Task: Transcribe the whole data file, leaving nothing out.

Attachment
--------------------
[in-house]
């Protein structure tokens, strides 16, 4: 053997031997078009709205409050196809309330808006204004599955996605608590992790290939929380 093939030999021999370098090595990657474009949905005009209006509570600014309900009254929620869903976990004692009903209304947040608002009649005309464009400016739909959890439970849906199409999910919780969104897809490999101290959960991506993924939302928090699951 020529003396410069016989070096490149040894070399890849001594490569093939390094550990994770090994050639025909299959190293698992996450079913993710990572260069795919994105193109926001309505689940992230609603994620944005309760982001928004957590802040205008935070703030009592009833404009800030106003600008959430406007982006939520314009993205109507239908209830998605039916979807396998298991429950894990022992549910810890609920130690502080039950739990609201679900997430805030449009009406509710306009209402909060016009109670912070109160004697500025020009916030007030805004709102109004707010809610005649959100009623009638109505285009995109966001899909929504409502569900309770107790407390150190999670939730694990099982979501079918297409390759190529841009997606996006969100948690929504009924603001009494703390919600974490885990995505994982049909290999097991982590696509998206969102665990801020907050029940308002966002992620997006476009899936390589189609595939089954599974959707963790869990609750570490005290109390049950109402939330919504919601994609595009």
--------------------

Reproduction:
[in-house]
């Protein structure tokens, strides 16, 4: 053997031997078009709205409050196809309330808006204004599955996605608590992790290939929380 093939030999021999370098090595990657474009949905005009209006509570600014309900009254929620869903976990004692009903209304947040608002009649005309464009400016739909959890439970849906199409999910919780969104897809490999101290959960991506993924939302928090699951 020529003396410069016989070096490149040894070399890849001594490569093939390094550990994770090994050639025909299959190293698992996450079913993710990572260069795919994105193109926001309505689940992230609603994620944005309760982001928004957590802040205008935070703030009592009833404009800030106003600008959430406007982006939520314009993205109507239908209830998605039916979807396998298991429950894990022992549910810890609920130690502080039950739990609201679900997430805030449009009406509710306009209402909060016009109670912070109160004697500025020009916030007030805004709102109004707010809610005649959100009623009638109505285009995109966001899909929504409502569900309770107790407390150190999670939730694990099982979501079918297409390759190529841009997606996006969100948690929504009924603001009494703390919600974490885990995505994982049909290999097991982590696509998206969102665990801020907050029940308002966002992620997006476009899936390589189609595939089954599974959707963790869990609750570490005290109390049950109402939330919504919601994609595009």